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When you have something like that, something you’re passionate about—one of those things that you can’t tell where it ends and where you begin—you don’t let it go.

You follow it through.

There are a whole lot of things that get in the way of our lives, homework and school included (sometimes). It gets easy to lose sight of what we’re passionate about or what other options we have in this life to build because we’re so set on the same path.

As an English major, people ask me if I want to teach… Not really, it’s a good career but it’s just not mine. And as a chem major, people asked if I was going to be a doctor. I used to say yes, knowing the rest would be too long to explain. But no, that wasn’t what I wanted either.

These are not my paths, these are not the directions I plan on taking my life in. Sure, maybe they were at some point, but not anymore.

I’ve changed over the years and my paths have changed with me. I’m beginning to see that there are so many more options than the ones I thought I needed to chose.

What I want to be is a writer for the rest of my life—at this point I already am, but you know what I mean. I want to write something that means something to someone. And I have, I plan to keep doing it. But that’s not all I want to do.

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I want to create, I want to build something that people see their worth reflected off of. A representation of what it means to see all the people who never feel like they deserved to be. Part of me wants to take charge of my own ship and be the only one who can do that, while another part of me wants to surround myself with extraordinary people who can contribute just as much as I can to what we build together.

By my parents saying the words “do it,” I recognize that it doesn’t have to be an either/or kind of situation. Of course we can’t pretend to know where our lives are headed or what’s going to happen, but we can build the foundations of what we want into it all, can’t we?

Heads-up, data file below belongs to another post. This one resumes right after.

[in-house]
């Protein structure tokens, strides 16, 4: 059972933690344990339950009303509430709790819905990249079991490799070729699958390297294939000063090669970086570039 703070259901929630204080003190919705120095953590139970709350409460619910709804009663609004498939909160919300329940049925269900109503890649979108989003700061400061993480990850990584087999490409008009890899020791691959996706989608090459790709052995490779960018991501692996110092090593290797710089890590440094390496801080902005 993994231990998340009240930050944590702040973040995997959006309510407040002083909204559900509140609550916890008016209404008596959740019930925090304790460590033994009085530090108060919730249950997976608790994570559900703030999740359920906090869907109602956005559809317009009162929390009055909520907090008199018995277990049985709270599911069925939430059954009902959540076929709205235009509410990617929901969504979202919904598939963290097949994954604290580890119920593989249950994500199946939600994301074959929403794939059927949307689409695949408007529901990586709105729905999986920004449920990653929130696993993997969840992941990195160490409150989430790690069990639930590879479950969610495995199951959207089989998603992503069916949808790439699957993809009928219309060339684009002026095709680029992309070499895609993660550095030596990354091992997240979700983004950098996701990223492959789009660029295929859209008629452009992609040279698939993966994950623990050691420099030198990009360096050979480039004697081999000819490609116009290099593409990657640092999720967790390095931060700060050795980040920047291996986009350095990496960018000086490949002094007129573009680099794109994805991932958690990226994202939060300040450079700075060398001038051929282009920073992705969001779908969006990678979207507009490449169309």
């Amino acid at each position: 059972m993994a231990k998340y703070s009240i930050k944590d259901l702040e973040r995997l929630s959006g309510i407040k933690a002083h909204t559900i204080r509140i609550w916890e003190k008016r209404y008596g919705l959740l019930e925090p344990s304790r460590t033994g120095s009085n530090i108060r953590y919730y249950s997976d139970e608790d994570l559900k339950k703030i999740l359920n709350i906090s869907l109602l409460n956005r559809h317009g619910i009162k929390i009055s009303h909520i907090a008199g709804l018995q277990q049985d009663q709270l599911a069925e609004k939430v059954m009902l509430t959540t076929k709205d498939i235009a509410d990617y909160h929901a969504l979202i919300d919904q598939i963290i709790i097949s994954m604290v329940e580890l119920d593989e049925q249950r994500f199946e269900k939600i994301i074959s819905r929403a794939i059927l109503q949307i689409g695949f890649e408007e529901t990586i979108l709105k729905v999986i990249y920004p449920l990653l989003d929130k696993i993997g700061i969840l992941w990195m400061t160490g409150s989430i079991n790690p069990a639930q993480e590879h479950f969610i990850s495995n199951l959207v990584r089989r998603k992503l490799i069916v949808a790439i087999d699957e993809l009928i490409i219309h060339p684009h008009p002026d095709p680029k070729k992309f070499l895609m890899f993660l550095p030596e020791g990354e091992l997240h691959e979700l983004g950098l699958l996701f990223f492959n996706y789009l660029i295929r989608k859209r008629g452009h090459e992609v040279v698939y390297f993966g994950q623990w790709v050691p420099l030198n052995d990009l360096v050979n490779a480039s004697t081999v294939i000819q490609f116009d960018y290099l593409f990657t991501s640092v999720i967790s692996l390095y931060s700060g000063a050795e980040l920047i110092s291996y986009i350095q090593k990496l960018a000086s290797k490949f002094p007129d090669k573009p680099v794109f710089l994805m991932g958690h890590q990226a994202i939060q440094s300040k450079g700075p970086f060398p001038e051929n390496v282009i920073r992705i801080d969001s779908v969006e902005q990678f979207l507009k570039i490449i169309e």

If I really wanted to, I could still go into the medical field. Not a dream of mine anymore, but I could. I could just as easily drop out and do something else, something different than college. Not really the direction I want to take, but again, I could.

And I could create those stories, the novels that mean something to someone starting with just one person. I could write everything I want to write and still find another path to add onto it. Just like I plan to.

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Because I can still create that company if I want to; not alone, no one can do something like that without help, but I can build something out of what I’ve got and start to fill the gaps this world still needs to fill.

Right now, it’s not about putting yourself into set paths and hoping for the best, it’s about creating the ones you want to take and making them happen, whatever it takes to get there.

Do it, I dare you.

About Last Weekend–We Live as We Learn

If you’re wondering why my post was so late last weekend, you’re about to find out why. But don’t worry, as promised I still got my blog to you all by Friday night. You’re too important to miss after all.

There’s been a whole lot of growth in my life within the last few years (at least I’d like to think so) and there’s this one concept that I’ve never quite been able to move past. Call it a personal need to be important to people or be of use to others, but it’s gotten in my way. A lot. Maybe you can relate.

You see, I have always felt the need to not only be just a friend to someone or just a support system but anything they need. No matter what someone is looking for or needs from this world, I have always wanted to be the girl for the job; I am constantly compelled to be their person with all the answers or solutions, even if the role is a few shoe sizes too big that I just can’t fill.

That want, that constant need to be what other people need, it comes with a lot of problems, you know? Problems and unhealthy standards.

Because, no matter how hard I might try, I can’t be everything someone else needs, I’m just not built that way. None of us are. And something about the last weekend of my life truly made me see that.

Last weekend, I officially became a new member of Cal Poly’s WOW Team at our yearly Team retreat. Even though it was raining half the time and none of us had any idea what we were going to be doing, I think it was the epitome of learn by doing and trusting the process. Because days like those, through the beauty and the pain or the growth and the fun, remind me of what college does for us. It lets understand just a little bit more about the world and ourselves along the way.

Imagine this: 40 Cal Poly students, hand picked through several interviews and observationals, to be a part of orientation Team. Then put us all together for one weekend of bonding, early mornings, friendly competition, photos, and late night talks. Something about it, somehow we all just clicked together faster than I thought possible.

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And in the process, every person I met opened my eyes to something I haven’t fully grasped before.